According to pollster Mario Canseco, the Yes side is still leading with 46 per cent support compared with 42 for the No side.
"While the Yes side is still ahead, the proportion of definite supporters remains low," said Canseco on Tuesday.
"Drivers are now more likely to say they will vote No, and the level of support from transit riders, cyclists and walkers has dropped noticeably in a month."
Canseco points to a lack of information on what a Yes vote would mean for communities as a factor in softening support.
"With only a few weeks left before the ballots are mailed out, most residents are unacquainted with what a victory for the Yes side will mean to their community and their commute," he said.
Other concerns for those who would vote No included a lack of confidence in TransLink's performance and concerns about how the funds would be spent.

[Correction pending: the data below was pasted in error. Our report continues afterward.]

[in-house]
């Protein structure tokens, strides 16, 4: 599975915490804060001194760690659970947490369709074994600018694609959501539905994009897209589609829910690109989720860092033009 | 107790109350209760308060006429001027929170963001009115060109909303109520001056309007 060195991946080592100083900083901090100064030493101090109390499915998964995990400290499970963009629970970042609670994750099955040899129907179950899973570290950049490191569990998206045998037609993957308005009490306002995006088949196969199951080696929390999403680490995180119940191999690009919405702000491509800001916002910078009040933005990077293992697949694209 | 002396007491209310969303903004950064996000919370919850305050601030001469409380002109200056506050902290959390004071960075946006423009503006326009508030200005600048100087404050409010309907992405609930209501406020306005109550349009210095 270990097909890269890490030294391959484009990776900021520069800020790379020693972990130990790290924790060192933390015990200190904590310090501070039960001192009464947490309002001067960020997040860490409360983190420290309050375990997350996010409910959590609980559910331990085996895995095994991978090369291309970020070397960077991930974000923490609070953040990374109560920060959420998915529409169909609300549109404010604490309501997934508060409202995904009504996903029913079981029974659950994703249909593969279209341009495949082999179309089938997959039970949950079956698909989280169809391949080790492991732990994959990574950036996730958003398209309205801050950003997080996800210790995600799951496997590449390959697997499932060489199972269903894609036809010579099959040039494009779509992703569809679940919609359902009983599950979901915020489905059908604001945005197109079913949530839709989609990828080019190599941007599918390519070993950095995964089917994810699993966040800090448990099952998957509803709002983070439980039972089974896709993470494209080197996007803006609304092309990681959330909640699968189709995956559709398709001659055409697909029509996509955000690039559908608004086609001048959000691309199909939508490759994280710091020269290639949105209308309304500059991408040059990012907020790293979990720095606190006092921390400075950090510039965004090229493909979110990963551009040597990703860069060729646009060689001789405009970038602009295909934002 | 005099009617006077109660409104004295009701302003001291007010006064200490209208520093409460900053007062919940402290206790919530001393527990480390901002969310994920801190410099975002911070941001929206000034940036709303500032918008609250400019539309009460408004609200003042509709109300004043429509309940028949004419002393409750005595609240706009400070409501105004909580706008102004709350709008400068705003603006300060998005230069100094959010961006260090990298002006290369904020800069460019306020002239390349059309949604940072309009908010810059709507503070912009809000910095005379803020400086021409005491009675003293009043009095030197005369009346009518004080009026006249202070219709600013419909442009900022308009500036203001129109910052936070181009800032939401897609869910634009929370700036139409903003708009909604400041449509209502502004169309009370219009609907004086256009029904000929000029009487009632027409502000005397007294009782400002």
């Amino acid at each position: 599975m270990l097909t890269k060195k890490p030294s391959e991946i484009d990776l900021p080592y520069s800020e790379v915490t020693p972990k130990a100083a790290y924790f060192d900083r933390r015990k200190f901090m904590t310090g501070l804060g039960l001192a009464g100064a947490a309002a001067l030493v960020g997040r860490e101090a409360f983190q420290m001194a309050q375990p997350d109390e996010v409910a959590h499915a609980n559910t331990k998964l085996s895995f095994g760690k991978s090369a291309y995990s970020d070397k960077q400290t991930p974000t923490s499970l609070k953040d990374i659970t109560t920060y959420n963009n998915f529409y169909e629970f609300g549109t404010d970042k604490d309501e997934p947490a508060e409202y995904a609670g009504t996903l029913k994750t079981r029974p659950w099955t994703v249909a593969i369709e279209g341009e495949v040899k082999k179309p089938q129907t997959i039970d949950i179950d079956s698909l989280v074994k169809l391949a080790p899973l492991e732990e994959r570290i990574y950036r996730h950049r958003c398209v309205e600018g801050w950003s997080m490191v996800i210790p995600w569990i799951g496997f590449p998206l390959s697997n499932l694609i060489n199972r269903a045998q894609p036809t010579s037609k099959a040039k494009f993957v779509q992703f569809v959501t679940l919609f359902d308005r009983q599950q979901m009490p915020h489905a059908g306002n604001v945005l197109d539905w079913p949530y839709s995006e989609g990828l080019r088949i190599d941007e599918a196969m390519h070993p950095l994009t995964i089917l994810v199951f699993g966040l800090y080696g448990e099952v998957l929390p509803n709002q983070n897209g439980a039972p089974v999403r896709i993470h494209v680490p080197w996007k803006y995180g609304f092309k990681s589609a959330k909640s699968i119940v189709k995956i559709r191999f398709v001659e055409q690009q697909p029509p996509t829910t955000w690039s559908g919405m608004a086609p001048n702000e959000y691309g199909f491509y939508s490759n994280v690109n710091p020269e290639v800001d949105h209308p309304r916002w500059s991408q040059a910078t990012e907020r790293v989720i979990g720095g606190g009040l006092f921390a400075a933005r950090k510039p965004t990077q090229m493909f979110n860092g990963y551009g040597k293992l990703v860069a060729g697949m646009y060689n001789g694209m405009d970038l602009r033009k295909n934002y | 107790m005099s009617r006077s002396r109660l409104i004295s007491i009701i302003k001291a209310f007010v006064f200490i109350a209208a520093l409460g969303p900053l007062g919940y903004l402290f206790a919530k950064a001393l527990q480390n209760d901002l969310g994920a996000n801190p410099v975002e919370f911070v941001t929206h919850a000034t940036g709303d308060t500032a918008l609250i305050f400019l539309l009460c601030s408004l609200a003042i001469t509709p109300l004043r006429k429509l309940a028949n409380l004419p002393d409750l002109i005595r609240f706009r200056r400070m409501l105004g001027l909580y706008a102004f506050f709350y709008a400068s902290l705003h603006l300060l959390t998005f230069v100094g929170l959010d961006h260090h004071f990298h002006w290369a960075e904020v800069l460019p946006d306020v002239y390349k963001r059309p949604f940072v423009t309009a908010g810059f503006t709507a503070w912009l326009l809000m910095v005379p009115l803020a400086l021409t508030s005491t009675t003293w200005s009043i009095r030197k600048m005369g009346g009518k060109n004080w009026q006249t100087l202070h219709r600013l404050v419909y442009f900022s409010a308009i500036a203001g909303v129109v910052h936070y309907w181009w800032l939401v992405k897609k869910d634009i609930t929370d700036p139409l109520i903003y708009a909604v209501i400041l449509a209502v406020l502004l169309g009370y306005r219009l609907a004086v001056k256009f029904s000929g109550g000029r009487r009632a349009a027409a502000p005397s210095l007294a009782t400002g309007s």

The poll was conducted by Insights West using 643 adult residents from Metro Vancouver chosen from their online panel members between Jan. 9 and 12.
Vote set for spring
The plebiscite will be conducted by Elections B.C. by mail-in ballot, which will be sent out March 16. Votes must be in by May 29.
Voters will be asked: "Do you support a new 0.5% Metro Vancouver Congestion Improvement Tax, to be dedicated to the Mayors’ Transportation and Transit Plan? Yes or No."
A simple majority of 50 per cent plus one vote will be considered support for the question.
The new 0.5 per cent tax would apply to the majority of goods and services sold or delivered in the Metro Vancouver region and bring in an estimated $250 million in annual revenue.
The region's mayors have said it would be used to fund part of a $8 billion 10-year transit plan, including light rail in Surrey, rapid transit on Broadway, and increased service on SkyTrain, Canada Line, SeaBus, and West Coast Express.